The Joint Commission has made standardization of handoffs a National Patient Safety Goal. The World Health Organization has introduced prevention of handoff errors as one of the top five patient safety solutions. The Society for Hospital Medicine has elevated handoffs as a core competency for practitioners in the hospital.

Leadership Checklist:

  1. Review all errors associated with communication breakdown on a monthly basis.
  2. Implement and enforce policies, processes, and practices that promote a psychologically safe work environment and a culture of trust.
  3. Involve representatives from the public and facilities across the healthcare system to optimize care coordination through shared expectation of communication.
  4. Align all systems, including policies, protocols, electronic health record interfaces, care coordination forms, educational modules, clinical workflows, etc., to ensure a simple and easy to follow method of communication.
  5. Ensure that leaders have a simple process to oversee handoff communication improvement work while also considering how it aligns with other initiatives across the organization.
  6. Consider assessing the following to ensure the presence of solid communication processes:
    1. Information exchanges at the leadership level.
    2. Information exchanges between differing levels of hierarchy.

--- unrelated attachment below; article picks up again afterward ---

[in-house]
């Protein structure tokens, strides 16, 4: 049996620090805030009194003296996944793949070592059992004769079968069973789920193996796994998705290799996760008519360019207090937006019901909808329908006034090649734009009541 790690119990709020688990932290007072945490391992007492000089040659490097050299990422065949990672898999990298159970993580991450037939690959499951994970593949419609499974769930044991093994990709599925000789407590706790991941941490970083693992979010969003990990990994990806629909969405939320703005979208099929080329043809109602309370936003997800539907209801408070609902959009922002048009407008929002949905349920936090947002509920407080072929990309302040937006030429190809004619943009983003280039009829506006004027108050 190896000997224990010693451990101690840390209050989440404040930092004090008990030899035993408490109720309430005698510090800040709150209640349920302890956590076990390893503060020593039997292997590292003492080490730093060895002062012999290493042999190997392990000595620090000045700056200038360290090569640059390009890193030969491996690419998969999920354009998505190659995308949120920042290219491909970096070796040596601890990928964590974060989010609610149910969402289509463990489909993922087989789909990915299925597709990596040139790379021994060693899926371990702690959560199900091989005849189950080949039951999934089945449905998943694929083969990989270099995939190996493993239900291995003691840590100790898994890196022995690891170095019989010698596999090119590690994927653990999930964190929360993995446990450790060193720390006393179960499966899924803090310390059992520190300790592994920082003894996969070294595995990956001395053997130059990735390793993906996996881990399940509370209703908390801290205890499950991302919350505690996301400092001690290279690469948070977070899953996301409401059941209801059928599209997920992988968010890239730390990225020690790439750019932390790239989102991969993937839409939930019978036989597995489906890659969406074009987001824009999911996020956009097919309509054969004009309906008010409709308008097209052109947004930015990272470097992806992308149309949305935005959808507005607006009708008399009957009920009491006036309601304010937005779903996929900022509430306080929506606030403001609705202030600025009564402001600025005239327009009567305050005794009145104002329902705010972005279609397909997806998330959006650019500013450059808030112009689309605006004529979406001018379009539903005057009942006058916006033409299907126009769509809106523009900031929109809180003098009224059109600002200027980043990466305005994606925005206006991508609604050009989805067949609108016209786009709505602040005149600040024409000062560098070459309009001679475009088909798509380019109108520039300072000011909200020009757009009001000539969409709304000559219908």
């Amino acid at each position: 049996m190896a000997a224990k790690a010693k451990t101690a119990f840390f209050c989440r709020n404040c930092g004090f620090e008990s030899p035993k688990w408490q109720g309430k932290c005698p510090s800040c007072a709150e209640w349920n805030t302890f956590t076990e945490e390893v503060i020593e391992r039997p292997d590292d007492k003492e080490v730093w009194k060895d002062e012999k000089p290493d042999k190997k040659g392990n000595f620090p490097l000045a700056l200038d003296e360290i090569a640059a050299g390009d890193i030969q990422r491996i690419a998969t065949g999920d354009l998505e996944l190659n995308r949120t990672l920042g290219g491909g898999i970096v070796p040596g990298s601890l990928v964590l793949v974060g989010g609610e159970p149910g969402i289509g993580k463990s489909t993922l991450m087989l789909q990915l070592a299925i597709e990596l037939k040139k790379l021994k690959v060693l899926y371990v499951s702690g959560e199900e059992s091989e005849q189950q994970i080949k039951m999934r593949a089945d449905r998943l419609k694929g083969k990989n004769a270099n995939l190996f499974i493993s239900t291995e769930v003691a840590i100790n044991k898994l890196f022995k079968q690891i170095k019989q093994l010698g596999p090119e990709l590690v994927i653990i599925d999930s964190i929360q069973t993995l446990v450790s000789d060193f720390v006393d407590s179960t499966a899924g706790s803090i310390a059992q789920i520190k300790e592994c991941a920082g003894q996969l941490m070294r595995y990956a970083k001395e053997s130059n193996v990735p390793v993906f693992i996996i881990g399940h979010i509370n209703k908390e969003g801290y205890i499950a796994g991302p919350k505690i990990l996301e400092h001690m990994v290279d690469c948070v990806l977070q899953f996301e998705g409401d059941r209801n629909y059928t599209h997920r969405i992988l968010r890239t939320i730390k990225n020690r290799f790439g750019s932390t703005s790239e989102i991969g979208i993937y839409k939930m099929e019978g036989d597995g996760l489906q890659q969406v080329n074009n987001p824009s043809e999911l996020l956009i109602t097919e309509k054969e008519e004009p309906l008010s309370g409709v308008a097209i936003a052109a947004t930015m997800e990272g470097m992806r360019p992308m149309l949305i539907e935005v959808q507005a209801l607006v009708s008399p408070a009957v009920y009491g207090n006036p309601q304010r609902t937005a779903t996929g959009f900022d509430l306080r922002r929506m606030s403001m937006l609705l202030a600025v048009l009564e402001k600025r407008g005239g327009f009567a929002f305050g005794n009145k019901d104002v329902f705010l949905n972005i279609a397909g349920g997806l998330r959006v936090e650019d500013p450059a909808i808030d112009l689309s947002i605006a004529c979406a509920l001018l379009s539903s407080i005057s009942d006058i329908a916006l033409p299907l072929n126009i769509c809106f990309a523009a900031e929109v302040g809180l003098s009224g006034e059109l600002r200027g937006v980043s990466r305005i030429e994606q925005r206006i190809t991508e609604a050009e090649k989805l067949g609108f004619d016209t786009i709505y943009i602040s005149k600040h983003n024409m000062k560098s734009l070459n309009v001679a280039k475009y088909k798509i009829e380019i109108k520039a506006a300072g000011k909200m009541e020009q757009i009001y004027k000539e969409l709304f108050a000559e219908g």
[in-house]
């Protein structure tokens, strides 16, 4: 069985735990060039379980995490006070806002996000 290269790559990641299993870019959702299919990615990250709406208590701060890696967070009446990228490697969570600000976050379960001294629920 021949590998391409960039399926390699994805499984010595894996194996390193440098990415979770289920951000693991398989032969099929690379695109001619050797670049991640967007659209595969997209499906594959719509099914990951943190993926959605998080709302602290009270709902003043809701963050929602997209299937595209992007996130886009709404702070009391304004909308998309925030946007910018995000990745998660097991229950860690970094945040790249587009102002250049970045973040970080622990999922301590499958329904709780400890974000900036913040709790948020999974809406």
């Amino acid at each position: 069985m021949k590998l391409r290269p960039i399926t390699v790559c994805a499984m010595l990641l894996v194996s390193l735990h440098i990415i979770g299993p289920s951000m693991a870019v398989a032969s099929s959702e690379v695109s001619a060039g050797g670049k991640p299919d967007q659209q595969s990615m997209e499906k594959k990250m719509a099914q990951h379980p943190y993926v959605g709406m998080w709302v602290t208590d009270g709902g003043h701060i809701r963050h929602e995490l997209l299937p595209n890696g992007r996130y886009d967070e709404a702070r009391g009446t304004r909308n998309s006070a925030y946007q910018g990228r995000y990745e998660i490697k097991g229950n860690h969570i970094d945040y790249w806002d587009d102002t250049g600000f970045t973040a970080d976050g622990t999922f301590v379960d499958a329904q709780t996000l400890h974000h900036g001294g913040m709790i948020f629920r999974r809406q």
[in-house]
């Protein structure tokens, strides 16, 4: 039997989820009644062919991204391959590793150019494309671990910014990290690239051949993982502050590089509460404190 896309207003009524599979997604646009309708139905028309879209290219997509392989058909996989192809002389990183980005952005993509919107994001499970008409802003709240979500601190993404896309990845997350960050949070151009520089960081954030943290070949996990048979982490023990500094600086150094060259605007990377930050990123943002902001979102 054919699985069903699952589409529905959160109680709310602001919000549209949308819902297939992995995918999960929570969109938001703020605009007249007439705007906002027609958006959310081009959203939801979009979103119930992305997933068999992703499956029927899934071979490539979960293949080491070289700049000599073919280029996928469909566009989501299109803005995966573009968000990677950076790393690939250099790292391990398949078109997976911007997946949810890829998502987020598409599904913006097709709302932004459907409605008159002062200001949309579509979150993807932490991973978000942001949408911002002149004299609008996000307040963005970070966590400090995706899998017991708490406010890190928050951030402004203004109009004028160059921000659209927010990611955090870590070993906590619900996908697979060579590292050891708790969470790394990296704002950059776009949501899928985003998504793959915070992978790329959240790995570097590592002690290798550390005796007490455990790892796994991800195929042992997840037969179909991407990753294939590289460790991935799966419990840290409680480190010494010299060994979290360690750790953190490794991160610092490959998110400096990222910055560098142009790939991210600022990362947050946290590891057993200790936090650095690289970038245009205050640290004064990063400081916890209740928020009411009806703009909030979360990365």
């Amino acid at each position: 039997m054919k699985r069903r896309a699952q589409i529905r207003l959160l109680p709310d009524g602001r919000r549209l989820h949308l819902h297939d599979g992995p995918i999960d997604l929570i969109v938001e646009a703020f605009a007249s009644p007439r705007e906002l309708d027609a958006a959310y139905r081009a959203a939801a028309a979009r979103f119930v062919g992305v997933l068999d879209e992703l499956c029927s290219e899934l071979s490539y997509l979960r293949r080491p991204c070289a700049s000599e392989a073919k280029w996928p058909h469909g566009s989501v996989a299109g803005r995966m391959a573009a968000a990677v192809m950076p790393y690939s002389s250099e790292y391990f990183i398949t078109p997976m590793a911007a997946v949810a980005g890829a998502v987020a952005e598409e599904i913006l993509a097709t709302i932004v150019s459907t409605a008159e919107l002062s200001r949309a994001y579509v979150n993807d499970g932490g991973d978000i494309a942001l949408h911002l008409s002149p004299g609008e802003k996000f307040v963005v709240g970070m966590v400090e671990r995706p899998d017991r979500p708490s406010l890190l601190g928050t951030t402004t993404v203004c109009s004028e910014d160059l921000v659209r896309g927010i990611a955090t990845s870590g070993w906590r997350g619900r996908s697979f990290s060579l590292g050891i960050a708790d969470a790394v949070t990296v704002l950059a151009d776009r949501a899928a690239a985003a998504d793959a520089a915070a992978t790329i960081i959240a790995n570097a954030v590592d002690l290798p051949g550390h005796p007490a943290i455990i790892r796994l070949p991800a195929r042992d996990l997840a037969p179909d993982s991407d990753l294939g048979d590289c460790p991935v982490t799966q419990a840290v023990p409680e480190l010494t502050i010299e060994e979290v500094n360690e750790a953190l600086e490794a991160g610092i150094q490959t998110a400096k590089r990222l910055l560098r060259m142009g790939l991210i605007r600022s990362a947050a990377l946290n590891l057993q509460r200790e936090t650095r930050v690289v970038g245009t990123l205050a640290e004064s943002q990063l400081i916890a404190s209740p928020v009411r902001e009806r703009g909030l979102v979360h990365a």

3. Information exchanges during transitions of care.
    4. Information accessibility within electronic health records.
    5. Ease of access to electronic health records for all appropriate personnel prior to transfer and handoff.
    6. Communication of electronic health record systems between hospitals, community, and ambulatory care services.
Patient & Families

This handbook outlines the steps that patients and their families can follow to prevent Handoff Communication Errors.

We recommend patients and their family members take the following steps to prevent misunderstandings and mistakes when receiving handoff communications (follow-up care updates and instructions) from their healthcare providers:

  1. Involve family members in handoff communications when possible.
  2. Ask your clinical team to contact hospital translators to overcome any language barriers.
  3. Limit any interruptions from electronic devices.